If this were to happen in the United States, the sudden freeze-up of the American financial system would collapse the American economy, not to mention the global financial system and the global economy. Surely the possibility of such an outcome is sufficient to quell even hints of consideration of a deposit tax by the Congress or the White House. Even revenue-hungry Democrats do not want to be saddled with the responsibility of collapsing the global financial system. Such a tax in Cyprus would be less catastrophic for the global financial system than a deposit tax in the US would be, but it still has far-reaching economic implications.
Why the Tax on Bank Deposits in Cyprus?
Given the extremely dangerous and costly outcomes following the imposition of a deposit tax, why would Europe’s leaders, who have spent trillions of euros protecting the confidence in Europe’s shaky banks, risk a collapse for the sake of saving €10 billion in aid to Cyprus? We are told the answer lies with German politics. German Chancellor Angela Merkel, facing an election in September, has run up against the limits of German patience with bailouts.
Therefore, to provide Cyprus with loans to rescue its banking system, the German government, Europe’s paymaster, required the stringent conditions of a €10 billion contribution from Cyprus to the bailout. The decision, apparently made through Germany’s finance ministry, to require a Cyprus restructuring (deposit tax) is dismaying because it underlines the complete insensitivity of major European policymakers to the danger of risking a run on banks outside of Cyprus, especially in southern European countries like Italy and Spain—not to mention Greece, where the solvency of the banking system continues to be in question.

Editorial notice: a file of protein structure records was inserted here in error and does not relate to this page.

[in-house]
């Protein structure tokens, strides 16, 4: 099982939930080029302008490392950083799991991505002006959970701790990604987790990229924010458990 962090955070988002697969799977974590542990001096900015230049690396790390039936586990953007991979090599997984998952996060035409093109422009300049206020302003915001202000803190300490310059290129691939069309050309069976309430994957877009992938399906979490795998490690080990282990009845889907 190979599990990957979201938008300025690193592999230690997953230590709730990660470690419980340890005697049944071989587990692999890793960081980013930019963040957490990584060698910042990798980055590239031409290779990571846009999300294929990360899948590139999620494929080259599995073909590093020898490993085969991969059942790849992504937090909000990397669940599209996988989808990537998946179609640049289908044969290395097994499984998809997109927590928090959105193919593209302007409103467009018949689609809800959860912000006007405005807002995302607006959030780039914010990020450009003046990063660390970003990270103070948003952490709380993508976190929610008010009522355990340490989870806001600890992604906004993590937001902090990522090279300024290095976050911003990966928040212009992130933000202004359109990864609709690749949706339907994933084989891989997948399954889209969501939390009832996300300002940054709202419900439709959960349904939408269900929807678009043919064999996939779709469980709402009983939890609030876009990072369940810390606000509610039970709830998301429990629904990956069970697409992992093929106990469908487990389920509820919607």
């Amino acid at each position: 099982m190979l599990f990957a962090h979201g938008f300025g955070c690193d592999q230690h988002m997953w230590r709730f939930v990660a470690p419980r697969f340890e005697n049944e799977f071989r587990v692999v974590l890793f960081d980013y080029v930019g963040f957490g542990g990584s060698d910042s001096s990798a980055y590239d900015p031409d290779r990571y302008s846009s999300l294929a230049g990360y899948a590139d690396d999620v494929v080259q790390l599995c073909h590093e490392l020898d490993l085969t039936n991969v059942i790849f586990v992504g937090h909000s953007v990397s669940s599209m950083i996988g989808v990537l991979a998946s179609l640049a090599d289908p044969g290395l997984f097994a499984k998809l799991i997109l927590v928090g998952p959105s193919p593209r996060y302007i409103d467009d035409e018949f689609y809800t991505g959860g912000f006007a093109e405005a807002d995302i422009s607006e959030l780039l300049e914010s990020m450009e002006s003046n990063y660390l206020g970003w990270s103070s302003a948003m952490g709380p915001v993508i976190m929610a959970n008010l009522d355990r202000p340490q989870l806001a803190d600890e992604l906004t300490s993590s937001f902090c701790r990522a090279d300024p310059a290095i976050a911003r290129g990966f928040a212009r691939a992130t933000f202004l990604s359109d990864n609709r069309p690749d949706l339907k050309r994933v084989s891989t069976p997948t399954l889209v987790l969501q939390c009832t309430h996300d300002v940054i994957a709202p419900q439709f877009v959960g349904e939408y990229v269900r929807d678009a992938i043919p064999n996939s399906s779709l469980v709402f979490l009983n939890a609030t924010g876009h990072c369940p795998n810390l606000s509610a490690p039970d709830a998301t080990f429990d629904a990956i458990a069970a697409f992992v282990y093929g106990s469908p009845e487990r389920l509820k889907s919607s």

Although the spread of the Cyprus bank run to southern Europe and beyond will probably be preempted by reassurance and plenty of cash from the ECB, the Fed and other central banks will not find their jobs made easier by the Troika’s colossal blunder in imposing the deposit tax in Cyprus and setting a dangerous precedent underscored by numerous newspaper and television images of Cypriots lined up outside of shuttered banks.
Why, we must ask, would the Troika bailout meisters scare banks depositors worldwide at the very time when they should be reassured that there is some safe place to store assets in a very risky world? If you want depositors to take on the risks borne by supposedly more sophisticated investors in bank bonds and equity, why tax their deposits? That is fraud, plain and simple.
There may be a silver lining in the Cyprus-eurozone deposit tax fiasco. If the situation reveals the immense dangers that can follow from bank runs triggered by rumors of deposit taxes, governments may be moved to publicly, collectively, and unambiguously eschew the deposit tax as a revenue source.
Let us hope so.